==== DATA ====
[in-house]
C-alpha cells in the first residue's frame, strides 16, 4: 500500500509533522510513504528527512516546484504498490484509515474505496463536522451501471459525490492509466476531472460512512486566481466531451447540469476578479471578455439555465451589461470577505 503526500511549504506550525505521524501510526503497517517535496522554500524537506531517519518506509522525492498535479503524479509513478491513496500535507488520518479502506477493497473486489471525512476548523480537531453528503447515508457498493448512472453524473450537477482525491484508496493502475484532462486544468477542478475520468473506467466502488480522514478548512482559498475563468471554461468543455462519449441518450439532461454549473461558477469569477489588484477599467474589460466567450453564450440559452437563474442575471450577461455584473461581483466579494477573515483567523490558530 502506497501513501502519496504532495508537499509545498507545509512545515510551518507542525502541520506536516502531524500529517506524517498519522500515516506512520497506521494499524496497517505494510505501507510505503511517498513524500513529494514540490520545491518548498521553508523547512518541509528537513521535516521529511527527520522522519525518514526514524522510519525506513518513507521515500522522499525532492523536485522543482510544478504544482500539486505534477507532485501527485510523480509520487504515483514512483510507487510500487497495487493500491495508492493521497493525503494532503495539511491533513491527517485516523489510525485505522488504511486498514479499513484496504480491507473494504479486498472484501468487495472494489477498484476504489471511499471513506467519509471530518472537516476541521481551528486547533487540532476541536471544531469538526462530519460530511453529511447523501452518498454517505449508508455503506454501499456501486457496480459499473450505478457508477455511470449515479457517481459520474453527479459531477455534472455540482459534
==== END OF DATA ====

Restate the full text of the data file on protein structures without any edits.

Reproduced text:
[in-house]
C-alpha cells in the first residue's frame, strides 16, 4: 500500500509533522510513504528527512516546484504498490484509515474505496463536522451501471459525490492509466476531472460512512486566481466531451447540469476578479471578455439555465451589461470577505 503526500511549504506550525505521524501510526503497517517535496522554500524537506531517519518506509522525492498535479503524479509513478491513496500535507488520518479502506477493497473486489471525512476548523480537531453528503447515508457498493448512472453524473450537477482525491484508496493502475484532462486544468477542478475520468473506467466502488480522514478548512482559498475563468471554461468543455462519449441518450439532461454549473461558477469569477489588484477599467474589460466567450453564450440559452437563474442575471450577461455584473461581483466579494477573515483567523490558530 502506497501513501502519496504532495508537499509545498507545509512545515510551518507542525502541520506536516502531524500529517506524517498519522500515516506512520497506521494499524496497517505494510505501507510505503511517498513524500513529494514540490520545491518548498521553508523547512518541509528537513521535516521529511527527520522522519525518514526514524522510519525506513518513507521515500522522499525532492523536485522543482510544478504544482500539486505534477507532485501527485510523480509520487504515483514512483510507487510500487497495487493500491495508492493521497493525503494532503495539511491533513491527517485516523489510525485505522488504511486498514479499513484496504480491507473494504479486498472484501468487495472494489477498484476504489471511499471513506467519509471530518472537516476541521481551528486547533487540532476541536471544531469538526462530519460530511453529511447523501452518498454517505449508508455503506454501499456501486457496480459499473450505478457508477455511470449515479457517481459520474453527479459531477455534472455540482459534